Is there a great barrier across your path of duty just now? Just go for it, in the name of the Lord, and it won’t be there.

–Henry Clay Trumbull

We sit and weep in vain. The voice of the Almighty said, “Up and onward forevermore.” Let us move on and step out boldly, though it be into the night, and we can scarcely see the way. The path will open, as we progress, like the trail through the forest, or the Alpine pass, which discloses but a few rods of its length from any single point of view. Press on! If necessary, we will find even the pillar of cloud and fire to mark our journey through the wilderness. There are guides and wayside inns along the road. We will find food, clothes and friends at every stage of the journey, and as Rutherford so quaintly says: “However matters go, the worst will be a tired traveller and a joyful and sweet welcome home.”

I’m going by the upper road, for that
still holds the sun,
I’m climbing through night’s pastures where
the starry rivers run:

If you should think to seek me in my
old dark abode,
You’ll find this writing on the door,
“He’s on the Upper Road.”

–Selected

• Reading from STREAMS IN THE DESERT by Mrs Charles E Cowman
• Image from Scenic Reflections

There We Saw the Giants

June 30, 2013

“There we saw the giants” (Num. 13:33)

Yes, they saw the giants, but Caleb and Joshua saw God! Those who doubt say, “We be not able to go up.” Those who believe say, “Let us go up at once and possess it, for we are well able.”

Giants stand for great difficulties; and giants are stalking everywhere. They are in our families, in our churches, in our social life, in our own hearts; and we must overcome them or they will eat us up, as these men of old said of the giants of Canaan.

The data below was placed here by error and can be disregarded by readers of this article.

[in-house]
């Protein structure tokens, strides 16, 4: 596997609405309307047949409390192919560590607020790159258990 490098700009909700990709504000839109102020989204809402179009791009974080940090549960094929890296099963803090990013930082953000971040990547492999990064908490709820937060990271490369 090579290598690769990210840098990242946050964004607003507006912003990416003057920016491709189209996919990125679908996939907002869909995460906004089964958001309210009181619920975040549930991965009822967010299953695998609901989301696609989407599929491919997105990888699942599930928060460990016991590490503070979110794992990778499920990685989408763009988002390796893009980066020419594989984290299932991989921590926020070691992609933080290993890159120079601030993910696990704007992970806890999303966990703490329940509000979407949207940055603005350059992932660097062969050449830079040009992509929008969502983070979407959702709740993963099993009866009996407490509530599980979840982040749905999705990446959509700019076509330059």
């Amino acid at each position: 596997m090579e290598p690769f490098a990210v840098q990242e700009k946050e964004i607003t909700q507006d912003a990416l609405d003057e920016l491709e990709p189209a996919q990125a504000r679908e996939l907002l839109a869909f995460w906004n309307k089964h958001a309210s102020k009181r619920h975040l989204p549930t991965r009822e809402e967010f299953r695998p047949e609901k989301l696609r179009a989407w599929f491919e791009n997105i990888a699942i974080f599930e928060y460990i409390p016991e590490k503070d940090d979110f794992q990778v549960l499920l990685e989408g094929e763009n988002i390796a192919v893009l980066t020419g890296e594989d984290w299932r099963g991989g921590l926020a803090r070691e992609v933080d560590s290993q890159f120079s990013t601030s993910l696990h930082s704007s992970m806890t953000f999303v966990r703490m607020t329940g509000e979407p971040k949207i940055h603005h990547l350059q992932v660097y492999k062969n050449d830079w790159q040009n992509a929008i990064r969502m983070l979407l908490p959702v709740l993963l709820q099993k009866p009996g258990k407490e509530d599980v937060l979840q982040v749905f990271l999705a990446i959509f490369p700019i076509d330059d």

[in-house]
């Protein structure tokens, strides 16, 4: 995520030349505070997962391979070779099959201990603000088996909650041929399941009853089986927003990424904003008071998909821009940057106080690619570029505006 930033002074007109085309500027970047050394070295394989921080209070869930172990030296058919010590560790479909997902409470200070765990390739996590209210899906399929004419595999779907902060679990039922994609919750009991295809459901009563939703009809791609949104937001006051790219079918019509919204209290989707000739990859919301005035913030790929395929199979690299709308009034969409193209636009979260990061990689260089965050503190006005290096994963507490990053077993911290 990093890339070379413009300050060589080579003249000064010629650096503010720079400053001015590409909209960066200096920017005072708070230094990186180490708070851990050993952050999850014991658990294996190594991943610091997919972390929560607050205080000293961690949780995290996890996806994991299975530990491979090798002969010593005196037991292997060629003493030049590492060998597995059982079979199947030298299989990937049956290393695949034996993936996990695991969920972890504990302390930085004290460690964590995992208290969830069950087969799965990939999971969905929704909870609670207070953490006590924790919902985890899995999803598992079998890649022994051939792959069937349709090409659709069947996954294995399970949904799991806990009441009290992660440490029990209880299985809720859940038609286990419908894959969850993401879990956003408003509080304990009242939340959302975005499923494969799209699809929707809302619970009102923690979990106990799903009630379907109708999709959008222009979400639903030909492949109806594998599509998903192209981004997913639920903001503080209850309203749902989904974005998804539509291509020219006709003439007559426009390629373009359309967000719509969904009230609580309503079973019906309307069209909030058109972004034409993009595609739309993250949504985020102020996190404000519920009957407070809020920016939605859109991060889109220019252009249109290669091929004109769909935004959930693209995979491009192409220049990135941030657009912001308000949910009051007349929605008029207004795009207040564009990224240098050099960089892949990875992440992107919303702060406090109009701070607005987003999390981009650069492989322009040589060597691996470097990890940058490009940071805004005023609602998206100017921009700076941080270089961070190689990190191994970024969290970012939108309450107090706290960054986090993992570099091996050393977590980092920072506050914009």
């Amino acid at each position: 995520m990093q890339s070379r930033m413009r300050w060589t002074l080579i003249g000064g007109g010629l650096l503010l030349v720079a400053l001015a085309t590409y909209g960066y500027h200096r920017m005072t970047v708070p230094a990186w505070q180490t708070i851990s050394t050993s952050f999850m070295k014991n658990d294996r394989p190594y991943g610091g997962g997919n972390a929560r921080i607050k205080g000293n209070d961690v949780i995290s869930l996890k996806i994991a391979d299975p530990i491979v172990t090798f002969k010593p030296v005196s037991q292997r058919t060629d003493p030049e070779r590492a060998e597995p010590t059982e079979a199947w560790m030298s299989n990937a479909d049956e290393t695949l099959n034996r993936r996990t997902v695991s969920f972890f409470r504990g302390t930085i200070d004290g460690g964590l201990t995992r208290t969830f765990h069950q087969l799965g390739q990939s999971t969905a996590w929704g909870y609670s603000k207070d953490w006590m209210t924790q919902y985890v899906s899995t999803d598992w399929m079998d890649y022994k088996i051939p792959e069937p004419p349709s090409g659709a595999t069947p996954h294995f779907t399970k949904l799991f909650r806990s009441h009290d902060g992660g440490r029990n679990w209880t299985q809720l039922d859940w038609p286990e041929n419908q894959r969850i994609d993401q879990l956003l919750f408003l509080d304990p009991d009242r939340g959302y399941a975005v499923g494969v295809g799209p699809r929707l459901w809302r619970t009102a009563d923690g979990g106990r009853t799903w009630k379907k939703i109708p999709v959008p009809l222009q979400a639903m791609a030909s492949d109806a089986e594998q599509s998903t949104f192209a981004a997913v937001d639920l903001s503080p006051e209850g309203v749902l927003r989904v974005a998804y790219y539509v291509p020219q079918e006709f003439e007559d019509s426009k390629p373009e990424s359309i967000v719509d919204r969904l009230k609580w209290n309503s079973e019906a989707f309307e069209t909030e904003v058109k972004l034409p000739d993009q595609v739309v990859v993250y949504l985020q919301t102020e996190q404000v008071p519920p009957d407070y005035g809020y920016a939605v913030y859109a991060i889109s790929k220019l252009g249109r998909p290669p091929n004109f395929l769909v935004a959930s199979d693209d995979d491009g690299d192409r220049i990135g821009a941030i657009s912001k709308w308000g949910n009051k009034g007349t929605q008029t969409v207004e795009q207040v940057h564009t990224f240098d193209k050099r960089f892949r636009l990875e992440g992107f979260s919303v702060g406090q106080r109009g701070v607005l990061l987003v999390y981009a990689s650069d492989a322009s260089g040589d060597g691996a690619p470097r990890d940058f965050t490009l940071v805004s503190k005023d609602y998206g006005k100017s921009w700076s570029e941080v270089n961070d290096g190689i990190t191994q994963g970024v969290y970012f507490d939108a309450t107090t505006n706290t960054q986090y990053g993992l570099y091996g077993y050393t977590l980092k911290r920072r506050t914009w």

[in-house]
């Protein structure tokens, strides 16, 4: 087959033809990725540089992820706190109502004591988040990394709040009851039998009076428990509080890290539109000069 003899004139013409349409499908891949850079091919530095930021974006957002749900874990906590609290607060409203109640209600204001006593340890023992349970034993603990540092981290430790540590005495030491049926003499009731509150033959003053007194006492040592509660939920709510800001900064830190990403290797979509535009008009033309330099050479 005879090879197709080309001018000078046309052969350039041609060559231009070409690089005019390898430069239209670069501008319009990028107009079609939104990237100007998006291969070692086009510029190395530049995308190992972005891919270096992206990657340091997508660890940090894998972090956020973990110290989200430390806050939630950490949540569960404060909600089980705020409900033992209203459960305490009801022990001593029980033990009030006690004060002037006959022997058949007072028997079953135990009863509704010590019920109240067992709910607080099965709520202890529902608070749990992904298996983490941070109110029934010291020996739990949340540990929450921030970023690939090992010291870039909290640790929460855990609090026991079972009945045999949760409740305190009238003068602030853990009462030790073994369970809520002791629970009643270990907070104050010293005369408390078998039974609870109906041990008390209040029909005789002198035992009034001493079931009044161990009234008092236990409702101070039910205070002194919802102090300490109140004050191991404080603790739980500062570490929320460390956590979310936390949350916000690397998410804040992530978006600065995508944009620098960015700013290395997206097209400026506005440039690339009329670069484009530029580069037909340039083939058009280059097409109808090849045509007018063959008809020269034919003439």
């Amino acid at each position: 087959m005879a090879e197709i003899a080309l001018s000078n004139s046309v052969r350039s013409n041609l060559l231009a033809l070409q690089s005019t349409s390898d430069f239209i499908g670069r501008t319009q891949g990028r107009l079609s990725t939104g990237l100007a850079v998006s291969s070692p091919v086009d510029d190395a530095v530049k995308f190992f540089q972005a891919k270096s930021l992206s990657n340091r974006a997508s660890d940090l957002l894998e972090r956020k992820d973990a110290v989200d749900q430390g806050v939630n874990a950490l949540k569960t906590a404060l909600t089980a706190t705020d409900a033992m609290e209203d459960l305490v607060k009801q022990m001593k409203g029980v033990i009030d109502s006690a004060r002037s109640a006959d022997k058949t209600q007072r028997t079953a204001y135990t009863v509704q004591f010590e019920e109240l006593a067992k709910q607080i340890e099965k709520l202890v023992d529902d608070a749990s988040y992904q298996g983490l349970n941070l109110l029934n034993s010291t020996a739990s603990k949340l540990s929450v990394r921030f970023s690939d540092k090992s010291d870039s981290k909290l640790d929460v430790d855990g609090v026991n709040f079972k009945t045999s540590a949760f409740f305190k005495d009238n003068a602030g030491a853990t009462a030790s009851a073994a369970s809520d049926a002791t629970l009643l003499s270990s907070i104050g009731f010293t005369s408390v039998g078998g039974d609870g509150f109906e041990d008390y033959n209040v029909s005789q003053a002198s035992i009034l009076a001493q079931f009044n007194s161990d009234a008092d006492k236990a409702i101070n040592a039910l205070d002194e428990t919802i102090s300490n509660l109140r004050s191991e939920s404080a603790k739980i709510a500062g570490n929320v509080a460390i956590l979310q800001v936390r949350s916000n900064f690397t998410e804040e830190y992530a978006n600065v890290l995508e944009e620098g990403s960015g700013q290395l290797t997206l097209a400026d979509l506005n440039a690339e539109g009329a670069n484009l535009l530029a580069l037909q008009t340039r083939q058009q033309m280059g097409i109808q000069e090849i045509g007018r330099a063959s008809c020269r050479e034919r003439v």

The men of faith said, “They are bread for us; we will eat them up.” In other words,

“We will be stronger by overcoming them than if there had been no giants to overcome.”

Now the fact is, unless we have the overcoming faith we shall be eaten up, consumed by the giants in our path. Let us have the spirit of faith that these men of faith had, and see God, and He will take care of the difficulties. –Selected

It is when we are in the way of duty that we find giants. It was when Israel was going forward that the, giants appeared. When they turned back into the wilderness they found none.

There is a prevalent idea that the power of God in a human life should lift us above all trials and conflicts. The fact is, the power of God always brings a conflict and a struggle. One would have thought that on his great missionary journey to Rome, Paul would have been carried by some mighty providence above the power of storms and tempests and enemies. But, on the contrary, it was one long, hard fight with persecuting Jews, with wild tempests, with venomous vipers and all the powers of earth and hell, and at last he was saved, as it seemed, by the narrowest margin, and had to swim ashore at Malta on a piece of wreckage and barely escape a watery grave.

Was that like a God of infinite power? Yes, just like Him. And so Paul tells us that when he took the Lord Jesus Christ as the life of his body, a severe conflict immediately came; indeed, a conflict that never ended, a pressure that was persistent, but out of which he always emerged victorious through the strength of Jesus Christ.

The language in which he describes this is most graphic. “We are troubled on every side, yet not distressed; perplexed, but not in despair; persecuted, but not forsaken; cast down, but not destroyed, always bearing about in the body the dying of the Lord Jesus, that the life also of Jesus might be manifested in our body.”